Photos: Bendukidze Free Market Center
While the world at large is freer than it ever was, Ukraine remains entrenched in political and economic hardship. The revolution fades, but the mafia state lives on. The recent Economic Freedom Forum, hosted by Atlas Network partners Bendukidze Free Market Center and Fraser Institute in Kyiv, brought together think tanks and scholars across Europe and North America, as well as many local Ukrainian businessmen, students, and other curious citizens concerned with the state of economic freedom in the country. The meeting’s surrounding theme was “From Third World to First Through Economic Freedom,” examining how Ukraine’s current perils can be transcended.
The speakers addressed the crowd in Russian, Ukrainian, and English, with panels featuring speakers from scholarly and academic circles included such giants as Andrei Illarionov from the Cato Institute, Michael Walker and Fred McMahon from the Fraser Institute, Southern Methodist University O’Neil Center Director Robert Lawson, and Bendukidze Free Market Center CEO Volodymyr Fedoryn.
Watch the keynote speech, delivered by Fraser Institute’s Executive Director Michael Walker.
Dmytro Boyarchuk, Yevhen Shulha, and Vladimir Dubrovskiy, of CASE Ukraine, and Fedoryn presented their work on the Ukrainian Economic Freedom Audit, an Atlas Network-sponsored project that consists of a comprehensive inspection of given country’s economy by measuring such factors as business regulation, red tape, and taxes. In addition to the Economic Freedom Index, the audit is also one of Fraser Institute’s signature works. Each audit undergoes careful scrutiny. CASE Ukraine expects to complete the project this fall.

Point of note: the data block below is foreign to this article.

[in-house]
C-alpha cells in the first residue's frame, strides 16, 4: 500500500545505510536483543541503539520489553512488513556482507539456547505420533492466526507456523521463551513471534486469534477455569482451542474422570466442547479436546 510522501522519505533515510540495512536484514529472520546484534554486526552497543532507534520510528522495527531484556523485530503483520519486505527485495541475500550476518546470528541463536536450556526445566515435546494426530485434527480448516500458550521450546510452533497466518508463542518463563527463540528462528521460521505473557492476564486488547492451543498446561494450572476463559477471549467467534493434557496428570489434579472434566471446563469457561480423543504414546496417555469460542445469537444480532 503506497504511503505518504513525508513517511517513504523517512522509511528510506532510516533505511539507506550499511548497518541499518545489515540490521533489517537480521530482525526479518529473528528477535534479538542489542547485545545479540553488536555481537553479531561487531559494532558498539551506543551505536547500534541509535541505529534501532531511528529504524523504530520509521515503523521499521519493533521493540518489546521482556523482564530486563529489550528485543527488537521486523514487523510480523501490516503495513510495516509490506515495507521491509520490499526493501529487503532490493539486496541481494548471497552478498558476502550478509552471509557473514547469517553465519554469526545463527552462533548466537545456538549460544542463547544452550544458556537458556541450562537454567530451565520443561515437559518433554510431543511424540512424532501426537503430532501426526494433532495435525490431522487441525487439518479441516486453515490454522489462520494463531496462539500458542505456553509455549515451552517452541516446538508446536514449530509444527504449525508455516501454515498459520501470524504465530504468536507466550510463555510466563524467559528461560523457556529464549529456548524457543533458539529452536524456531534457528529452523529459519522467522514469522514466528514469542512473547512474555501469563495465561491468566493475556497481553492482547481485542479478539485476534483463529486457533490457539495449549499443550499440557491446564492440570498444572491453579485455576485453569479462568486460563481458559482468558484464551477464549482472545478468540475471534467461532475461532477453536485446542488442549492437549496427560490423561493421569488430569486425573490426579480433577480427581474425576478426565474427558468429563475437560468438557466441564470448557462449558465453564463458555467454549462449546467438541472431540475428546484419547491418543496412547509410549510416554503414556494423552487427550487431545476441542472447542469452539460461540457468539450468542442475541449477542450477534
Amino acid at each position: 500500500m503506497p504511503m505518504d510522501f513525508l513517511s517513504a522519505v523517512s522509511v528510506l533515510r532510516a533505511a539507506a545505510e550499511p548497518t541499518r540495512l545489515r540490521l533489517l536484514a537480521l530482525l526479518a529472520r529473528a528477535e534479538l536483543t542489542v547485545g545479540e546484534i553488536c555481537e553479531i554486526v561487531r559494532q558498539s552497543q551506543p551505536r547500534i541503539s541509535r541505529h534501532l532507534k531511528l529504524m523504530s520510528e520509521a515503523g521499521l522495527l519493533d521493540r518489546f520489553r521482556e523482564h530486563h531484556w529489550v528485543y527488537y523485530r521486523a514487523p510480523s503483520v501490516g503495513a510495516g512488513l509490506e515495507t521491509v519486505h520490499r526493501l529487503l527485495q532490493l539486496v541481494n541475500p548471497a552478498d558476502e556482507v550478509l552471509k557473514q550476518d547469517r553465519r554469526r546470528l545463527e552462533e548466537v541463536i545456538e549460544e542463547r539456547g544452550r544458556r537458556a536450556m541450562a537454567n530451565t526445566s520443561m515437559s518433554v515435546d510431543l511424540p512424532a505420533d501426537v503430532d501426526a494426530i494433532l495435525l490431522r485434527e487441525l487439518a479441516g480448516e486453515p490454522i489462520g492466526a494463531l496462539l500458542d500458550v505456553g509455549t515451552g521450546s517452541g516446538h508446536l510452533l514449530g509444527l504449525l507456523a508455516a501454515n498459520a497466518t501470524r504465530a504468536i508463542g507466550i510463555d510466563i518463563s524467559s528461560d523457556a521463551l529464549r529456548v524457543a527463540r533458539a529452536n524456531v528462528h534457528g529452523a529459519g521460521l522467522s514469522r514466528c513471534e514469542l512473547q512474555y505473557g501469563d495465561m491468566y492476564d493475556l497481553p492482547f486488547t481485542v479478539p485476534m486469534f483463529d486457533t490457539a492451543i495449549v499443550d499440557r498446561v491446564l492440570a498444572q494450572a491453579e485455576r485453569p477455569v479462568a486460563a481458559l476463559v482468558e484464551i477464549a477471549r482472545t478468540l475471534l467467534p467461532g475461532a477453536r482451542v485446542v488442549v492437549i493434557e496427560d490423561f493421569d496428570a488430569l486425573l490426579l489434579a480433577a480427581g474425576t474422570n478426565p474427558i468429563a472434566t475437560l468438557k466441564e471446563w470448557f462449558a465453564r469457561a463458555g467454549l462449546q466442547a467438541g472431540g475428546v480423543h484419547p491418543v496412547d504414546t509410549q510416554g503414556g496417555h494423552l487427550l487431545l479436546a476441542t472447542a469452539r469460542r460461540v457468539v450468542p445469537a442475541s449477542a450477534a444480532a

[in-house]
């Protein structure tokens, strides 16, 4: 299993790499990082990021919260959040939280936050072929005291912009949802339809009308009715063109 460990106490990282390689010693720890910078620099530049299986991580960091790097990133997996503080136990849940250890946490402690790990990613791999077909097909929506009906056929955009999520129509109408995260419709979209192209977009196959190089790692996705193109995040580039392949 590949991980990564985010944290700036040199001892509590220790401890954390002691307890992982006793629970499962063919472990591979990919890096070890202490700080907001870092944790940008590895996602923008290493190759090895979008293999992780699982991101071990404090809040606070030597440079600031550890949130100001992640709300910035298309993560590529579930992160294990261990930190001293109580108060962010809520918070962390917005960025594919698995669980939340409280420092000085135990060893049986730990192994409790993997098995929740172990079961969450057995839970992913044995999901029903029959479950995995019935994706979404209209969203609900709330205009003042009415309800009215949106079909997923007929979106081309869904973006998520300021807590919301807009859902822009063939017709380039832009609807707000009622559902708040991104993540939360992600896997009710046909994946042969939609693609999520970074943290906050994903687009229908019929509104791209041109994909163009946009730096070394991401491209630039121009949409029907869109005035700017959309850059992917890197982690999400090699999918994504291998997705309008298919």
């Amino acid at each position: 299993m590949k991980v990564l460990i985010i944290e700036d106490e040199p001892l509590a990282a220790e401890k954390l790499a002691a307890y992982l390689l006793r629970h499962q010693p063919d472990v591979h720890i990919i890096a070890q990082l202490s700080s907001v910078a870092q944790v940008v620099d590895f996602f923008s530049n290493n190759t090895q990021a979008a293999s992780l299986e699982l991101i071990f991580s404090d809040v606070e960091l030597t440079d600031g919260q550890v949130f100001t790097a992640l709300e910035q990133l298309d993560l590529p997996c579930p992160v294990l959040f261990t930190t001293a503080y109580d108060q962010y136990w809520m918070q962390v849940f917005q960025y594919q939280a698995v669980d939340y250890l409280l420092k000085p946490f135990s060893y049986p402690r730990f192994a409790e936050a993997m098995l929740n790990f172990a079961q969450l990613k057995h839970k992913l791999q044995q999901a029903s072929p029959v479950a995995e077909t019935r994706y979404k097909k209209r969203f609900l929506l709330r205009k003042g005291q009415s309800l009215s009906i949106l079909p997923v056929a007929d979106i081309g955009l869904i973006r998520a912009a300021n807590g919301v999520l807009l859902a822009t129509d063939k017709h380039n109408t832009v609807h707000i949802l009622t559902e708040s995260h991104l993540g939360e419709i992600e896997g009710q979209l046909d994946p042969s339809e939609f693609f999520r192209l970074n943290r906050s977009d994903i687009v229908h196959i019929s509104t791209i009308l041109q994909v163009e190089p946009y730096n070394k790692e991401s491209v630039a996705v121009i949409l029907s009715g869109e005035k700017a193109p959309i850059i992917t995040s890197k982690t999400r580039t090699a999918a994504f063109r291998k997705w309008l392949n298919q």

There were also discussions concerning issues at the local level, and were quite a bit more animated than those that had an academic focus. One panel featured giants of Ukrainian business, including mammoth Dragon Capital CEO Tomas Fiala, as well as Evgeni Utkin and Volodymyr Lavrenchuk. Other panels featured local activists who shed light on issues such as education, car licensing, gun rights, and the LGBT community.
These many discussions shed light on Ukraine’s social and economic stagnation. Ukraine continues to lag behind other post-Soviet nations. Among many indicators of economic and human freedom, it is consistently at the bottom of this group and doing considerably worse when compared to EU member states. Such is the product of over two decades of unshakeable, rampant corruption, despite independence from the collapsed Soviet Union. As Fedoryn said on one panel, “Ukrainian Security Service is the direct successor of the KGB.”
Bendukidze Free Market Center is named for the late Kakha Bendukidze, the brilliant Georgian economist and businessman who engineered post-Soviet Georgia’s successful liberal economic transition. He tried to accomplish the same in Ukraine before his untimely death, only months after the 2014 Revolution and the restoration of Ukraine’s constitution. A true libertarian giant, he left behind an ailing country with much work to be done.
It would seem a difficult task to promote and popularize liberal ideas in a country where nationalist, populist, and even socialistic sentiments dominate the political scene. Yet if the attendance at the conference of intellectuals and concerned citizens alike is any indicator, classical liberalism is alive and well Ukraine, and perhaps it is this peculiar period of uncertainty that can catalyze the spread and embrace of a freer country.